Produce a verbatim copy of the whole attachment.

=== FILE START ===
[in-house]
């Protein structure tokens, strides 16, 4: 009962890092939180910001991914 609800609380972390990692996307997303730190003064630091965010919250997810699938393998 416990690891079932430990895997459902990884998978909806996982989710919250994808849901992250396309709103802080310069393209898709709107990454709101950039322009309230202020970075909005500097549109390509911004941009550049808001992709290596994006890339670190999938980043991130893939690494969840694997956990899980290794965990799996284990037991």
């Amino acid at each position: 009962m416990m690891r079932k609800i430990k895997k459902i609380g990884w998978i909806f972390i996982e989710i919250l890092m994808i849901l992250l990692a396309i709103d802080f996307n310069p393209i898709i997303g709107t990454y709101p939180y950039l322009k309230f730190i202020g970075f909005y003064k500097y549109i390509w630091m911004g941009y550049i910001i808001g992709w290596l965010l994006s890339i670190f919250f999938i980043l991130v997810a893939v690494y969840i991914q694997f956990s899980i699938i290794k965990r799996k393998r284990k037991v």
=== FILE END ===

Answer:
[in-house]
């Protein structure tokens, strides 16, 4: 009962890092939180910001991914 609800609380972390990692996307997303730190003064630091965010919250997810699938393998 416990690891079932430990895997459902990884998978909806996982989710919250994808849901992250396309709103802080310069393209898709709107990454709101950039322009309230202020970075909005500097549109390509911004941009550049808001992709290596994006890339670190999938980043991130893939690494969840694997956990899980290794965990799996284990037991």
């Amino acid at each position: 009962m416990m690891r079932k609800i430990k895997k459902i609380g990884w998978i909806f972390i996982e989710i919250l890092m994808i849901l992250l990692a396309i709103d802080f996307n310069p393209i898709i997303g709107t990454y709101p939180y950039l322009k309230f730190i202020g970075f909005y003064k500097y549109i390509w630091m911004g941009y550049i910001i808001g992709w290596l965010l994006s890339i670190f919250f999938i980043l991130v997810a893939v690494y969840i991914q694997f956990s899980i699938i290794k965990r799996k393998r284990k037991v």